McCall cries foul but his team pay penalty for gifting chances

 

The only realistic way of winning a major knock-out tie against opponents armed with the finest marksman in the history of the union game is to keep a very strict limit on penalty offences. Saracens tried to do it the other way yesterday – whistled 14 times by the Irish referee Alain Rolland, they presented Jonny Wilkinson with seven shots at goal in the process – and sure enough, they paid through the nose for their folly. For the sixth successive season, there will be no English name on the Heineken Cup.

Not that Mark McCall, the Londoners' rugby director, saw things in this light. Indeed, he took a very dim view of the officiating that gave Jonny-boy and company a leg-up towards joining Clermont Auvergne in an all-French final. "It will be interesting to find out how many of the penalties out there were awarded against the attacking team – the team in possession of the ball, the team trying to be positive," he said, sharply. "I don't have the stats to hand, but it seemed to me that it was a lot."

McCall was not a million miles off the mark – Rolland's masterclass in tackle-area pedantry did not help Saracens, any more than it helped create a sense of occasion at a cavernous Twickenham that was two-thirds empty – but even he could not argue with the quality of Wilkinson's contribution.

Asked if he thought Toulon could possibly win next month's final against a side as dynamic and multi-skilled as Clermont, he replied: "Clermont are the ones with Heineken Cup experience, but it's hard to bet against a team with Wilkinson in the side."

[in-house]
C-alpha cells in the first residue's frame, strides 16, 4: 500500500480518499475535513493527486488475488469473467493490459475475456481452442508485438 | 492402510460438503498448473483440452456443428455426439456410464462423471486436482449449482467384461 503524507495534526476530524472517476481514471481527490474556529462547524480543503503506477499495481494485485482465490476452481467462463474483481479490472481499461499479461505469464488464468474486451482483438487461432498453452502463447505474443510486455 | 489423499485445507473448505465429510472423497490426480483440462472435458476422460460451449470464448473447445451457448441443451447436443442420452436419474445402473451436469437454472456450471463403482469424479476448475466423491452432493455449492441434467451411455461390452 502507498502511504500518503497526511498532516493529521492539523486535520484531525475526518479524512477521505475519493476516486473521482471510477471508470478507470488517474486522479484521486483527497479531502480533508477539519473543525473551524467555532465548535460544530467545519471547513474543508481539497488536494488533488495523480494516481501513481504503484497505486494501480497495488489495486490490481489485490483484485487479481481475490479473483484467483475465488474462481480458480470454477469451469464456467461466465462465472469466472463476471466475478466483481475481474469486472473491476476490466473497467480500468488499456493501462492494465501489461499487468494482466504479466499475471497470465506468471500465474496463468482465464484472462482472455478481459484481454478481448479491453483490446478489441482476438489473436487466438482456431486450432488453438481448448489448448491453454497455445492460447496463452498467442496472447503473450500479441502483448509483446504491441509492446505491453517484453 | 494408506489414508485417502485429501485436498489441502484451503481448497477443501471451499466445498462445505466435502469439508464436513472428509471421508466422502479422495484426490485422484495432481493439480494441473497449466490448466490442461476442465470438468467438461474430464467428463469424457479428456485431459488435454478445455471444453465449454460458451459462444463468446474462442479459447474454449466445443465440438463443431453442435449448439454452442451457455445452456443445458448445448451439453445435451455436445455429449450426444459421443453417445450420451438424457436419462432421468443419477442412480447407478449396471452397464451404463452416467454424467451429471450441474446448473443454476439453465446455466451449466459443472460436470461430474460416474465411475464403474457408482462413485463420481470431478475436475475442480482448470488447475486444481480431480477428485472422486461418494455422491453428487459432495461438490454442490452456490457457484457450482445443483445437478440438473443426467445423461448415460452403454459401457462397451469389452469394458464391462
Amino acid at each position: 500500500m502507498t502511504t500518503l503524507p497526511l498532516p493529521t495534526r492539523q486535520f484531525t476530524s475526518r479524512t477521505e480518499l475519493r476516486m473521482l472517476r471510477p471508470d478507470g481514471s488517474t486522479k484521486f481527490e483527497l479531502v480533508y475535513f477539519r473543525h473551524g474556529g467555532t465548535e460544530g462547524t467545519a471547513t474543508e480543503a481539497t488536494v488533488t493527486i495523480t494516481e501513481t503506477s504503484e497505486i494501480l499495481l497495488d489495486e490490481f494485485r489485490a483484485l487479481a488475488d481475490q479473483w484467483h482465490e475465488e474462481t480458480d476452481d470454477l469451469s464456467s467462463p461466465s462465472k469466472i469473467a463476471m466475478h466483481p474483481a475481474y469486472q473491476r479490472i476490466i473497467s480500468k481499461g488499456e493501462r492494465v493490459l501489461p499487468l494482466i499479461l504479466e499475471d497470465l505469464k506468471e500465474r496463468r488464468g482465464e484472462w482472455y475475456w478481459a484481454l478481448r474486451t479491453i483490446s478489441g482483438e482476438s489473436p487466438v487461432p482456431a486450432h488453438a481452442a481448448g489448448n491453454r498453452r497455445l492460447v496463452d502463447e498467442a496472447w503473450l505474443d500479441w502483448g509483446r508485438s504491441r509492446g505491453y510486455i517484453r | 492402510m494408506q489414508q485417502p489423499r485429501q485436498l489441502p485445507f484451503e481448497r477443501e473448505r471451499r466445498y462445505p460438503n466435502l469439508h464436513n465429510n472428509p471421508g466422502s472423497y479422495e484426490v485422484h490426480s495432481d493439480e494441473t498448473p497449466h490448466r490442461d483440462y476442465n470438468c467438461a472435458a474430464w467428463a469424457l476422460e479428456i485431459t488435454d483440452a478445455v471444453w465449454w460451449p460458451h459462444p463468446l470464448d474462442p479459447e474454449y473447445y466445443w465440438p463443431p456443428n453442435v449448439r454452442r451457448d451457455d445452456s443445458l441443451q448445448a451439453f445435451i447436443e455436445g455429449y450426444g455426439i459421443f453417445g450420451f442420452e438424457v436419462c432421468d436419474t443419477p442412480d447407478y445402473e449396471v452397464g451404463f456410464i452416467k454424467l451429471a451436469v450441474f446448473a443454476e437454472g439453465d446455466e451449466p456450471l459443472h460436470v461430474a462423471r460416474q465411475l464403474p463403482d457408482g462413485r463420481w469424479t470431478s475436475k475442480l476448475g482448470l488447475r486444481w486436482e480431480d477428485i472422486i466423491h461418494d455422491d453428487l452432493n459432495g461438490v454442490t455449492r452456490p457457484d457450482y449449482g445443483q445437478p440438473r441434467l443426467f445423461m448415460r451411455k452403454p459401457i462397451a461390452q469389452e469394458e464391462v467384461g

His opposite number, the former France national coach Bernard Laporte, was predictably overjoyed by the English outside-half's faultless display from the kicking tee, "Great players win great matches," he remarked. This was stretching a point: Wilkinson may or may not be a genuine "great", depending on your definition of greatness at No 10, but the game was anything but. Not that anyone was in the mood to be churlish. If he never plays at Twickenham again, Wilkinson's exit from HQ was as deeply satisfying in every respect.

Talking of his match-winning drop goal seven minutes from time, he was characteristically unwilling to big himself up.

"I apologised to Owen Farrell," he said. "He did a great job out there for Saracens and maybe didn't deserve what happened. I told him: 'I think I got lucky there.' I hit the ball, not really knowing where it was going. I thought it would drift past the post, but it just crept in.

"It's great to come out on top against a team like Saracens. It's a big moment for us. The game didn't go fantastically well – we failed to do a lot of the things we wanted to do – but it was a semi-final and it was all about fighting hard and hanging on to the bitter end. What got us through? Spirit and determination."

Those are qualities more frequently associated with Wilkinson than with a team of "mercenaries" like Toulon, but on yesterday's evidence, the richest club in France have discovered that wealth can be measured in something other than euros.

In a tight game, they stared down a Saracens side who pride themselves on their unity, their collective sense of purpose – something that could only have been achieved by a side as rich in character as in pocket.

If Wilkinson's stare was more intense than anyone's, his colleagues have learnt to play in his image. Sometimes, he really does seem too good to be true.

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